Supreme justice: My warning for Christians is being ignored

 February 27, 2024

This story was originally published by the WND News Center.

U.S. Supreme Court Justice Samuel Alito says his warning that came in the Obergefell same-sex "marriage" ruling several years ago about discriminating against Christians is being ignored in American society.

That was that people of faith soon would be labeled "bigots" and discriminated against simply because of their faith.

He said it happened in a Missouri case, and he said while he voted not to intervene because of state technicalities that would be involved, the problem is looming and needs to be addressed.

According to a report from Liberty Counsel, a top-flight legal team often contending in court for the constitutional rights of people of faith, the case was Missouri Department of Corrections v. Jean Finney, an employment discrimination complaint.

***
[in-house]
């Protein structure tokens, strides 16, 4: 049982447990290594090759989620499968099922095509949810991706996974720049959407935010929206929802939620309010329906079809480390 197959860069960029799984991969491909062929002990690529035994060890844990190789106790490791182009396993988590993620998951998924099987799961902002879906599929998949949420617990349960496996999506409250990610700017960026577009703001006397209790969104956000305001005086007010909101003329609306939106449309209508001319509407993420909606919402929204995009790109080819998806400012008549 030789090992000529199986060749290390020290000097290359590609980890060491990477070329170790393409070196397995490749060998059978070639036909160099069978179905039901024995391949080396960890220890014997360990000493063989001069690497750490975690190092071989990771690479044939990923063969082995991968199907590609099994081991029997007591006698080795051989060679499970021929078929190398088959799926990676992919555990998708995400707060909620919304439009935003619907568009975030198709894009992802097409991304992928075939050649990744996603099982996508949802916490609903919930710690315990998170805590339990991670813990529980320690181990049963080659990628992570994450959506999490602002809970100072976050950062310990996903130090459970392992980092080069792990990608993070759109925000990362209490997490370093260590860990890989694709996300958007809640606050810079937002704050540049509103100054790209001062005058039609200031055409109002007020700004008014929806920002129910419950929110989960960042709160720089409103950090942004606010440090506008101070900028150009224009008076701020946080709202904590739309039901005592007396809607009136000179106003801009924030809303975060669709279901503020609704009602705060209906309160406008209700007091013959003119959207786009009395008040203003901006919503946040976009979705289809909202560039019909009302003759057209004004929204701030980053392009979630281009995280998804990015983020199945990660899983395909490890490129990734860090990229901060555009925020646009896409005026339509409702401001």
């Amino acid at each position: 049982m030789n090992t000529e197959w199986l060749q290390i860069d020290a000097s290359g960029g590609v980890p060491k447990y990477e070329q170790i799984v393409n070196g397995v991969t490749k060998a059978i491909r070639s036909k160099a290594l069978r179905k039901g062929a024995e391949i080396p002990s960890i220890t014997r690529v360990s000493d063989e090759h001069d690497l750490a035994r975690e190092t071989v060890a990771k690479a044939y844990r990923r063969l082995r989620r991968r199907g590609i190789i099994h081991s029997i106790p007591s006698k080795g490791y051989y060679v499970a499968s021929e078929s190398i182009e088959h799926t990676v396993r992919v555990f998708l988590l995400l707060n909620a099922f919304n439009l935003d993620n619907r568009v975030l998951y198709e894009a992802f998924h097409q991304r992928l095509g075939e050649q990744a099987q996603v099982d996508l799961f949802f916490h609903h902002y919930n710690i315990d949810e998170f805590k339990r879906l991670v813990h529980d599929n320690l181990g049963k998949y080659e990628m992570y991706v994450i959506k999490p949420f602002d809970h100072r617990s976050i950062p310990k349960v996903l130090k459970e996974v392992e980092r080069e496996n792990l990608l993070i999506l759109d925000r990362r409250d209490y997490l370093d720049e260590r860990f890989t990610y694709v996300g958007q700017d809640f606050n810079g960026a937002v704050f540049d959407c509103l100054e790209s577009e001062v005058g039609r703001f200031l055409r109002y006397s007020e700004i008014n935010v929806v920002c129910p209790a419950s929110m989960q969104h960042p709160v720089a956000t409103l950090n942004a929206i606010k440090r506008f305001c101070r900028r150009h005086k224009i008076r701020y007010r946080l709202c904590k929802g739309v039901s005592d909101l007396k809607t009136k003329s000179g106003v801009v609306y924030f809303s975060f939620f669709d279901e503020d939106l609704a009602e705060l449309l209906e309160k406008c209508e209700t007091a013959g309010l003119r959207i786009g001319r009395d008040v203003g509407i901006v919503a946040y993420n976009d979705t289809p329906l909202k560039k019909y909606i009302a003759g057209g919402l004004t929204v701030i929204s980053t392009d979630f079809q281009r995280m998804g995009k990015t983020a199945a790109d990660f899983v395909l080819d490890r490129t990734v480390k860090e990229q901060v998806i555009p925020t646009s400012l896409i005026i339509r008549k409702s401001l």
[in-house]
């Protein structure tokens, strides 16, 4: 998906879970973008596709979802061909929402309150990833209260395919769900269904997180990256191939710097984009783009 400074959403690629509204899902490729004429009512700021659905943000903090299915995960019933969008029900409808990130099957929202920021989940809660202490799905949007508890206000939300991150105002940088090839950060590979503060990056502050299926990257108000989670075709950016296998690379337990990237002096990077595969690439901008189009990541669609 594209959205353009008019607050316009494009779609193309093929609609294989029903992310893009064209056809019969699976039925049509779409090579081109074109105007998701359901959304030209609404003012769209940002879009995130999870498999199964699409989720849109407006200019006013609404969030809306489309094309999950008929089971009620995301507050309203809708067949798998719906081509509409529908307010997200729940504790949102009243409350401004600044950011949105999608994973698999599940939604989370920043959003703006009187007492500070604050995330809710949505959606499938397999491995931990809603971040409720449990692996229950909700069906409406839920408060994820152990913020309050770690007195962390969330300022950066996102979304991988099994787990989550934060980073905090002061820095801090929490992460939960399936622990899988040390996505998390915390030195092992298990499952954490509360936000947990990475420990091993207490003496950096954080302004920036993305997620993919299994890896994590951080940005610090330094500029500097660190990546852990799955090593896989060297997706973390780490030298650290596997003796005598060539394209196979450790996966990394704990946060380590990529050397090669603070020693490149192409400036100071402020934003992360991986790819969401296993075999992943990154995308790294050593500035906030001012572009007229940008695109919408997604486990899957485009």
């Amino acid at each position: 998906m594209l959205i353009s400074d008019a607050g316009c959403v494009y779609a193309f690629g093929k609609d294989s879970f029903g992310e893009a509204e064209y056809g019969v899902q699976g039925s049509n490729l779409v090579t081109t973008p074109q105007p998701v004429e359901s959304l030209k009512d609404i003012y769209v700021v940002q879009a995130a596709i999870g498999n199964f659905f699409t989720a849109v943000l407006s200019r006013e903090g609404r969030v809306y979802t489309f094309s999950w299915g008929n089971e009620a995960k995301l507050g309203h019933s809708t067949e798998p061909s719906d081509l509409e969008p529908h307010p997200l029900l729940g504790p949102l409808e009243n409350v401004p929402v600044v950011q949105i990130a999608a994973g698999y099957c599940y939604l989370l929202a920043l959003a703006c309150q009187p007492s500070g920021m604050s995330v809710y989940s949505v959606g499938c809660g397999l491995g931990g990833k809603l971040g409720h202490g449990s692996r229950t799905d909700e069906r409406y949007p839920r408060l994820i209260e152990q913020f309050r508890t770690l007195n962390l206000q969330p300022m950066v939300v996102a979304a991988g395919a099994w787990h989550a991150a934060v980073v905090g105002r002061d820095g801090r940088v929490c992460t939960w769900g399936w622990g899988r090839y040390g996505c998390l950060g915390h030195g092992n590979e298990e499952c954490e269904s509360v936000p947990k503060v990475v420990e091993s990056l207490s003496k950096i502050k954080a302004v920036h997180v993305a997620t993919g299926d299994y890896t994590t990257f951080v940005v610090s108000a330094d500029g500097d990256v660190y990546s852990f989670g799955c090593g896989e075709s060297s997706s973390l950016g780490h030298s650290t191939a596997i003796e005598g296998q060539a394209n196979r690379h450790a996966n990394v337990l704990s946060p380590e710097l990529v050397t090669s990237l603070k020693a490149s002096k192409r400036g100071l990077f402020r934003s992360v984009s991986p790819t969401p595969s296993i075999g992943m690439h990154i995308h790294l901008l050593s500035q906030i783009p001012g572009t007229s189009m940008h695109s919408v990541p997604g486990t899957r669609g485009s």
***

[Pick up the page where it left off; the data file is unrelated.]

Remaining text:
Finney self-identified as lesbian and complained she was fired for "presenting as masculine."

In the trial two potential jurors were dismissed "for having biblical views that 'homosexual conduct is sinful,'" the report said.

Alito explained, "At the beginning of voir dire, Finney’s attorney asked all the jurors what he characterized as 'a tricky question,' namely, whether any of them 'went to a conservative Christian church' where 'it was taught that people [who] are homosexua[l] shouldn’t have the same rights as everyone else' because 'what they did' was 'a sin.'

"The question was indeed 'tricky' because it conflated two separate issues: whether the prospective jurors believed that homosexual conduct is sinful and whether they believed that gays and lesbians should not enjoy the legal rights possessed by others," he wrote.

Two potential jurors responded and a pastor's wife stated that the Bible teaches homosexuality is a sin, but "So is gossiping, so is lying."

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